• Applications to pick: I had no idea what to evaluate but I wanted applications that are different so I went with: Reddit and Steam (for web), and VLC and Norton Internet Security (for web).
  • Time: The assignment was really time-consuming; especially if you like things to be perfect. It took a lot to build that website (despite having a template) and the presentation took a lot of time as well.  
  • Standards: Didn't know if my work was enough or not. 

Major things learned

    • Microsoft Edge has a good accessibility checker. I was really surprised about that and never thought Microsoft would bring such good feature in their mediocre new browser Edge.
    • Accessibility is generally ignored and most webmasters don't give a damn about making their site accessible (I didn't even know that was a thing). Governments such as UK and US have to put laws sometimes to force websites to comply.
    • All of Web Content Accessibility Guidelines (WCAG) 2.0 in detail.
    • Personas, how to make them and what they mean.
    • That SlideWiki exists. Learned how to use it, but really that wasn't hard.
    • All web accessibility tools aren't completely accurate and can't be accurate. Human intervention is needed. They are basically a script written by a human being.
    • Many people in the world today have disabilities. Having said that, it is important that you feel an ethical obligation to make your website accessible to them. In the same way that you make toilets accessible in the UK or US, you should make accessible websites.
    • Basics of WAI Aria which is a "technical specification that provides a framework to improve the accessibility and interoperability of web content and applications".
    • Generally, how to make websites accessible according to standards.
    • There is a lot more to research, improve and innovate in this field. 


    I scored an 87% (UK Grading System), here are the details of my grade:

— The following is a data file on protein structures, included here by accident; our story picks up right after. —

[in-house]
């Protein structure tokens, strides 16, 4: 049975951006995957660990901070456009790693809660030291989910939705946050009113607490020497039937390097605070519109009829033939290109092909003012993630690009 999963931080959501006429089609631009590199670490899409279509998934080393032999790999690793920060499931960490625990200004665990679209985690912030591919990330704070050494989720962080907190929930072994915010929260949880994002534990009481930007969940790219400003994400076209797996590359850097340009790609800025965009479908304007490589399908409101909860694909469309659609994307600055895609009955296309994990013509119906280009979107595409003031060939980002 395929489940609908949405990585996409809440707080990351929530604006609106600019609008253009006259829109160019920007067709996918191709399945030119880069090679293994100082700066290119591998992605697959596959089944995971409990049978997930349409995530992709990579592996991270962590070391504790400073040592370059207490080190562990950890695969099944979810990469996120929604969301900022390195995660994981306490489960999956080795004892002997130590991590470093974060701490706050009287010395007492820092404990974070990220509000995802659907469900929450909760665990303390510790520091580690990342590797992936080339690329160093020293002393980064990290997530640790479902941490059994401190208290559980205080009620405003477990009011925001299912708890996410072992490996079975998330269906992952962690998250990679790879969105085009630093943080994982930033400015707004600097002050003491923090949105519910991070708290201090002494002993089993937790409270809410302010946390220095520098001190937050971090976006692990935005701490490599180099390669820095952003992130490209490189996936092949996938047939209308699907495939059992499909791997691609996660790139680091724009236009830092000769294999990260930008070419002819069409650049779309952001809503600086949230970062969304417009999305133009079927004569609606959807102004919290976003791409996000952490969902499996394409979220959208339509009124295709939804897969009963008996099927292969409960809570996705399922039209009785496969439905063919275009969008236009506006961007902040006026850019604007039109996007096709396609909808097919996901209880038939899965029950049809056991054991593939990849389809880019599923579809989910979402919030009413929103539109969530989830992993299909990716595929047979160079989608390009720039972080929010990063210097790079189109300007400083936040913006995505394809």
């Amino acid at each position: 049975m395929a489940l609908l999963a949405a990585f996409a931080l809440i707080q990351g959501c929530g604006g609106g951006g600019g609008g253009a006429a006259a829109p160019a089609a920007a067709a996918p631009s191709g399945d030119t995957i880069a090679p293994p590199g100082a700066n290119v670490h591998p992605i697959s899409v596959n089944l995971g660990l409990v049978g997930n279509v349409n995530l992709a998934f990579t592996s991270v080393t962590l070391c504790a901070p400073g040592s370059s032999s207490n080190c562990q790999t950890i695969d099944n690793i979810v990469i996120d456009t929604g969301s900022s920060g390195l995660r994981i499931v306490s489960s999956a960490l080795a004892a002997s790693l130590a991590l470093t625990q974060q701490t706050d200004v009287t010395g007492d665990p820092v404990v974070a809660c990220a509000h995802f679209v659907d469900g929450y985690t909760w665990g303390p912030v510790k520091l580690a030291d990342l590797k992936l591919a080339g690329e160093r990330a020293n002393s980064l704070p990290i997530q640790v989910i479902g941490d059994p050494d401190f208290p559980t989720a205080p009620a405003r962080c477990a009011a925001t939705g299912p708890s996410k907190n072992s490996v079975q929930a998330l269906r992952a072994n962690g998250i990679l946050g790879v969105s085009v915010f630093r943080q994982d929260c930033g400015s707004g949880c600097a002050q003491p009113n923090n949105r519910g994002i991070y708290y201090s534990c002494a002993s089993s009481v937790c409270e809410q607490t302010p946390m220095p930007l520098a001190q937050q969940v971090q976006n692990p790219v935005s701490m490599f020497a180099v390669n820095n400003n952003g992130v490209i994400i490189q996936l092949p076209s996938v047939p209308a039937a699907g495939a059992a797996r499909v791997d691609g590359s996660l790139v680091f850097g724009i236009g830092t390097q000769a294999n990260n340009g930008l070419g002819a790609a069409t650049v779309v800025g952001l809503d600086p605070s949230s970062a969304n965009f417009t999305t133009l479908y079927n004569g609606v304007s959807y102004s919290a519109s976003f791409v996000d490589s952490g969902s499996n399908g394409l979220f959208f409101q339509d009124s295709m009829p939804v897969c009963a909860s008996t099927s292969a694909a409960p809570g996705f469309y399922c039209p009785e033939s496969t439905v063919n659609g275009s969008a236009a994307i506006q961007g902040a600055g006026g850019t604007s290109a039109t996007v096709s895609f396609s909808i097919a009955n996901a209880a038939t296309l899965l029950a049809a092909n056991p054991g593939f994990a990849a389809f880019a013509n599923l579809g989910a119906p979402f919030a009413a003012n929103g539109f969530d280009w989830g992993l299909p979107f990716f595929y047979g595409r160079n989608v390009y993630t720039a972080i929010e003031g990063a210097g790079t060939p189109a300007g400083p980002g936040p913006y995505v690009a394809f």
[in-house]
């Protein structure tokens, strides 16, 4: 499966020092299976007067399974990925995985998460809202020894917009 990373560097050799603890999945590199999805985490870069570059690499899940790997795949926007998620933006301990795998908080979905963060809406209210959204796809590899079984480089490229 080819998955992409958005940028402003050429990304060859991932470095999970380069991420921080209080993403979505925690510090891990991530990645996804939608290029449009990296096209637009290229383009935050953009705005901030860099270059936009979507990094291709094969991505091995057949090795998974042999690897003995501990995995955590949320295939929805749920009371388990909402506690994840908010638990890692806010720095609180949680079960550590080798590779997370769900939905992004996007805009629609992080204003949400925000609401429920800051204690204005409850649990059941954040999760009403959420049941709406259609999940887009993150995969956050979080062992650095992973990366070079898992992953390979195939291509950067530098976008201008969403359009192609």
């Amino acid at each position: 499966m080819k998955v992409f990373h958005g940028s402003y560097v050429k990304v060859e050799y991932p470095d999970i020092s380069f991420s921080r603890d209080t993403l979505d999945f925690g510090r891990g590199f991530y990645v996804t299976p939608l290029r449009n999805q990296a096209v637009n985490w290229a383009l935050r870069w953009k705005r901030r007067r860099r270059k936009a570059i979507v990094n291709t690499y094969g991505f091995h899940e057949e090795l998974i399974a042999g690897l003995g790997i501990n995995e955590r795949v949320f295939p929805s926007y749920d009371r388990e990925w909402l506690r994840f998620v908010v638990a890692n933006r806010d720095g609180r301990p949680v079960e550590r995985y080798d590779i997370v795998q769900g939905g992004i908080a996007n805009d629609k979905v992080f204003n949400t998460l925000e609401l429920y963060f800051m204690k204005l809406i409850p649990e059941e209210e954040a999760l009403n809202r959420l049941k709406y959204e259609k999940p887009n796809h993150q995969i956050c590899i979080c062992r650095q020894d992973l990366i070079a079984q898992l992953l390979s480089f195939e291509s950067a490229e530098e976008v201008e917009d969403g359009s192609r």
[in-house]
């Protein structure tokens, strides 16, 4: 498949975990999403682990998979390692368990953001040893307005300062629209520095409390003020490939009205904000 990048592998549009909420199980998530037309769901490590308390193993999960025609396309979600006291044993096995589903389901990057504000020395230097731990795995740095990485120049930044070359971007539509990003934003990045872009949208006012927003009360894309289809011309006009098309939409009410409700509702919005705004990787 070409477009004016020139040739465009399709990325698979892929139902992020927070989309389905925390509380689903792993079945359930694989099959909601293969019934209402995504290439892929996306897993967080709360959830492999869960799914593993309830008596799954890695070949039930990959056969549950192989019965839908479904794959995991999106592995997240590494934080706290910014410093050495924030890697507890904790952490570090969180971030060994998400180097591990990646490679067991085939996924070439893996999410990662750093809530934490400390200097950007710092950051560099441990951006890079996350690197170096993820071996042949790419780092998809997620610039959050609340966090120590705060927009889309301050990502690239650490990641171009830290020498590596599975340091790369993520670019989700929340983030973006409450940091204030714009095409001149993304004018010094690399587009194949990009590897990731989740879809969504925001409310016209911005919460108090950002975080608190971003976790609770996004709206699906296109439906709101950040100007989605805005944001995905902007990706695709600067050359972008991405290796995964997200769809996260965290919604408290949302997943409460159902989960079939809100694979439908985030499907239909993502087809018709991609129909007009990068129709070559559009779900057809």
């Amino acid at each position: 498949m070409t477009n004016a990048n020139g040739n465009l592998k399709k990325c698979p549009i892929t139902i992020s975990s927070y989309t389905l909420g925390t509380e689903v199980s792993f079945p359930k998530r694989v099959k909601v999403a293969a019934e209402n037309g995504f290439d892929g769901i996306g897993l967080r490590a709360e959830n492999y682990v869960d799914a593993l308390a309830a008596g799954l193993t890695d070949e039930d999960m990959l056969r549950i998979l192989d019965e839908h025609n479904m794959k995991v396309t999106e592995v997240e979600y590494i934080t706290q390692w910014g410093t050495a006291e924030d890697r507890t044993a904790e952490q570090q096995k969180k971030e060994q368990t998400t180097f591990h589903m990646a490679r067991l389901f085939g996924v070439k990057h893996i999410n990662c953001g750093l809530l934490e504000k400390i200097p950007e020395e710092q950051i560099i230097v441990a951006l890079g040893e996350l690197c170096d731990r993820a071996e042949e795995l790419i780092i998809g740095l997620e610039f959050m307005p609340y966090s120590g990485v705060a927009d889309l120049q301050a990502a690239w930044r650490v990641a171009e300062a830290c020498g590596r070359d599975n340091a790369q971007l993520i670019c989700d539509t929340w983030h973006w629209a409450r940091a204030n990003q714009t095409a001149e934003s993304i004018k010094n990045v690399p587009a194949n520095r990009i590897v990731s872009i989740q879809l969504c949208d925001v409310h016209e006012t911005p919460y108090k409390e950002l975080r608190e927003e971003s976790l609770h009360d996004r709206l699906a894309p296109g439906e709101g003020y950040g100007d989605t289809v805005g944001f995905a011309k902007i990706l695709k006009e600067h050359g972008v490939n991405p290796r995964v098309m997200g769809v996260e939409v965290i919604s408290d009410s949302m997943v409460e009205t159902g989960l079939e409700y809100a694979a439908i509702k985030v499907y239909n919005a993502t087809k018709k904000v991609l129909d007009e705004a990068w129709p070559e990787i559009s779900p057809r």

Saturday, October 14, 2017

        Successful application in UKVI's strict system

        I've been recently (~ 2 weeks ago)  given a tier-4 visa study in the United Kingdom:

        A post shared by George Chalhoub (@georgechalhoub) on

        However, I'd be a liar if I say that the process has been easy or straightforward. In fact, obtaining that visa was a long and tedious process which has cost a lot of money, time, paperwork (and an acceptance at St Andrews).

        GO.UK has a clear guide to applying for a tier-4 visa application but it doesn't have all the details and more detailed PDF documents ( > 100 pages) have to be read to make sure you are compliant with all of their guidelines.

        What are the most recent UK Visa incidents?

        Starting the application 

        That wasn't hard because of a new beta system called Visa4UK where you sign up, sign in and apply for a visa application online. There is no need anymore to fill any papers. It is intended to be used by applicants from abroad.

        Making the payments

        All visa applications require you to pay an amount of 456$, plus an immigration health surcharge of 300$ which totals 800$. The amount is only refundable if you don't attend your visa interview and withdraw your application online prior to your interview time. If your visa application has been unsuccessful, the amount remains nonrefundable. 

        Setting up an interview 

        Luckily, that was easy as well. After making the payment, you will be able to set up an interview date using the UKVI's web application Visa4UK. I don't have a screenshot anymore of the page but it looks like this (My interview was not in May 2017, illustration picture only):

        Degree award delayed

        Despite finishing all my courses and requirements at university in July 2017, the university was unable to provide me with a degree telling me to actually wait until September 2017 because of the vote of the Senate. This is clearly an issue as St Andrews University (where I have an acceptance) starts on the 8th of September 2017. I would not be able to catch my university on time. 

        Emailing UKVI